From the Pastor’s Desk: The Costliness of Grace

Dear Cornerstone brothers and sisters,

I trust you were all blessed by Pastor York’s preaching last week.  As he mentioned, we had a wonderful Presbytery meeting – it is encouraging to see how the Lord is building his church.  But I missed being with you and look forward to worshipping with all of you this Lord’s Day.

Here are a few reminders of some upcoming items:

*Men’s breakfast this Saturday morning at 8:30 at the Egg and I on Hwy 6 & Little York.  We will be looking at chapter 3 of Rick Phillips’s “The Masculine Mandate.”  If you don’t have the book, no worries; there will be plenty of good conversation!

*NO FELLOWSHIP LUNCH this Sunday.  We will have our monthly fellowship lunch Sunday, May 18 to coordinate with Outreach Sunday.

*Pray about whom the Lord would have you serve and invite to our Outreach Sunday on 5/18.

*The VOS GROUP will meet next Wednesday night, 5/14.  We will be looking at pp. 23-33 of Vos’ “Biblical Theology.”

*Finally, this week’s devotional is a reflection on the ‘cost of grace’ from Romans 3.

Please let me know if you have any questions or concerns.

From the Pastor’s Desk

Mid-week Devotional

The Costliness of Grace”

Romans 3:23-24, “… for all have sinned and fall short of the glory of God, and are justified by his grace as a gift, through the redemption that is in Christ Jesus.”

What does your salvation cost? Is it free? Or is it costly? Well, the Biblical answer is … ‘both.’ Your salvation is both free and costly. In Paul’s grand letter to the Romans he expands on this theme in 3:21-26. Romans is Paul’s fullest statement of the glorious gospel of grace. In its pages, he unfolds and unpacks – like a skilled lawyer – both the darkness of mankind’s plight and the dazzling light of God’s solution. And the verses that head this devotional capture both the darkness and the light of Paul’s message.

First, the darkness: “for all have sinned and fall short of the glory of God” (v. 23). Who has sinned? All! Who falls short of God’s glory? All! Who is helpless and hopeless and stands before God justly deserving his wrath and displeasure? Everyone! In fact, Paul says this very thing in 3:9, “For we have already charged that all, both Jews and Greeks, are under sin.” Who is under sin? All! Who stands condemned? All! And in case we foolishly try to find a way out from under Paul’s condemning charge, he slams the door in 3:10-10: “None is righteous, no, not one; no one understands; no one seeks for God … there is no fear of God before their eyes.” Bad news indeed! Terrible news indeed! Terrible, but true! But second, the light. It is against this backdrop of darkness that Paul heralds the light of the gospel. He writes, “And are justified by his grace as a gift, through the redemption that is in Christ Jesus” (Rom 3:24). Against the darkness of sin shines the light of justification. That is, those who rest in Christ by faith (see v. 25b; 1:17; 3:31) are justified – declared righteous in God’s sight – accepted in God’s sight. But the question remains – what is the cost? What does this justification cost? Nothing and everything! First, note Paul’s emphasis on the freeness of salvation. He mentions … “by his grace as a gift.” Paul is repeating himself. By definition, to receive grace is to receive something freely, or as a gift. In other words, the addition of the phrase, ‘as a gift,’ serves to underscore and to emphasize the graciousness of God’s grace – the freeness of God’s grace. Justification is by grace. Salvation is by grace. All of grace. Rich, free, glorious grace. Demerited favor. We deserve wrath and hell … but by God’s grace we are given eternal life and forgiveness in Christ.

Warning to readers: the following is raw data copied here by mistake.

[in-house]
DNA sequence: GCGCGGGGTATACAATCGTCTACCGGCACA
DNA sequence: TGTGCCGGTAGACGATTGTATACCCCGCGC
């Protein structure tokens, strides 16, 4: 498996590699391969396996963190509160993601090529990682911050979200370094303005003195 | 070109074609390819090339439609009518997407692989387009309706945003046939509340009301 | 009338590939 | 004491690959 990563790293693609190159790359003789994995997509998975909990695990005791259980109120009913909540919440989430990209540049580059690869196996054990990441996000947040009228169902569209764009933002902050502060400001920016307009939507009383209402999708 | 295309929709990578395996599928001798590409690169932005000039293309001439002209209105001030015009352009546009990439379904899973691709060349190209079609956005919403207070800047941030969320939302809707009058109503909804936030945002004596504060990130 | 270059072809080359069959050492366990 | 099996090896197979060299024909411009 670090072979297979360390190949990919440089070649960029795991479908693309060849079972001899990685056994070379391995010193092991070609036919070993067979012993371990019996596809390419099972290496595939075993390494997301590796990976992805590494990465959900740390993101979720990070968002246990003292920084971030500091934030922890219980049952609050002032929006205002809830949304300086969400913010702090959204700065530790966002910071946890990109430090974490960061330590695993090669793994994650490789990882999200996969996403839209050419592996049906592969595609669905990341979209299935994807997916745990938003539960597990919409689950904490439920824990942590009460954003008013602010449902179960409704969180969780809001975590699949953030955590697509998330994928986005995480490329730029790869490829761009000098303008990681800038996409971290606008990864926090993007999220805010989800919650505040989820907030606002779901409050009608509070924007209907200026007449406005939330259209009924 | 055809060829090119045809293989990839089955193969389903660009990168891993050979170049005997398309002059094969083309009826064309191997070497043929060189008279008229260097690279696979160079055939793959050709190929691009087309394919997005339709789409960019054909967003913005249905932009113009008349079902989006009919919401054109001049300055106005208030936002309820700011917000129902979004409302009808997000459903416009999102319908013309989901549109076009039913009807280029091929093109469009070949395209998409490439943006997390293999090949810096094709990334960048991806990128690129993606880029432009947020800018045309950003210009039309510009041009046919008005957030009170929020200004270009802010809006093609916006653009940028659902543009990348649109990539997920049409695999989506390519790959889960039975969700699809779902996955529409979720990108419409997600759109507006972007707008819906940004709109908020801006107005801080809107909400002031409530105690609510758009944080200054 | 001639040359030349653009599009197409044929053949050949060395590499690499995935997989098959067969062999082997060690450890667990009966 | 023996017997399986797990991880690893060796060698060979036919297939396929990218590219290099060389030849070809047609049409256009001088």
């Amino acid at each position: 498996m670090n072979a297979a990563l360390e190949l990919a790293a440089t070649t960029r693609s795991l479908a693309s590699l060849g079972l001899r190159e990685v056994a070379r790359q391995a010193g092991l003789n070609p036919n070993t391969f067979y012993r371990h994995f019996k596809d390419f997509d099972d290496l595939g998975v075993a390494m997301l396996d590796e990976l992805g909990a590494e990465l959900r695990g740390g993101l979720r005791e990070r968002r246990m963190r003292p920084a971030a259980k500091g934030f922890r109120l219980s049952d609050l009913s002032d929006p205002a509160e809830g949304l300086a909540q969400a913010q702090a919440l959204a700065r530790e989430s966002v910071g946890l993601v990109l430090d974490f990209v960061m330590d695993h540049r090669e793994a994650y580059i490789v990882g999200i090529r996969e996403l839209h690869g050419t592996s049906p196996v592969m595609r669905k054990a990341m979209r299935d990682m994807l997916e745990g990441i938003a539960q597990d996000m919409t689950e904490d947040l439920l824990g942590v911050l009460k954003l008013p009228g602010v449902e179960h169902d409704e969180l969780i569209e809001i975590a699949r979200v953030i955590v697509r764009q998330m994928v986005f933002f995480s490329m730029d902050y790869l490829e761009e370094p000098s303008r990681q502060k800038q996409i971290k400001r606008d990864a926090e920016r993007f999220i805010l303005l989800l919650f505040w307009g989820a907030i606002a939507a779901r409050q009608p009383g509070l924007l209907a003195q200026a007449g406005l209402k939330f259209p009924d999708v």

Second, note Paul’s emphasis on the costliness of salvation: “through the redemption that is in Christ Jesus.” ‘Redemption’ is the language of the market – specifically the slave market. To redeem is to set free by a ransom price. In other words, to redeem someone is costly. And what was the price paid to redeem fallen sinners? “You were ransomed … with the precious blood of Christ, like that of a lamb without blemish or spot” (1 Pet 1:18-19; cf. Eph 1:7). The ransom price to redeem sinners was Christ himself! He gave himself as a ransom for many (Matt 20:28). Thus although salvation costs us nothing – it is all of grace; it cost God everything – the death of his own son (John 3:16). In fact, it is only as we see the staggering cost of our salvation in the shed blood of Calvary that we are able to understand and to grasp the wonder of the freeness of grace. What costs us nothing costs Christ everything! And it costs us nothing precisely because it cost him everything!

Amazing grace how sweet the sound that saved a wretch like me!”

In Him,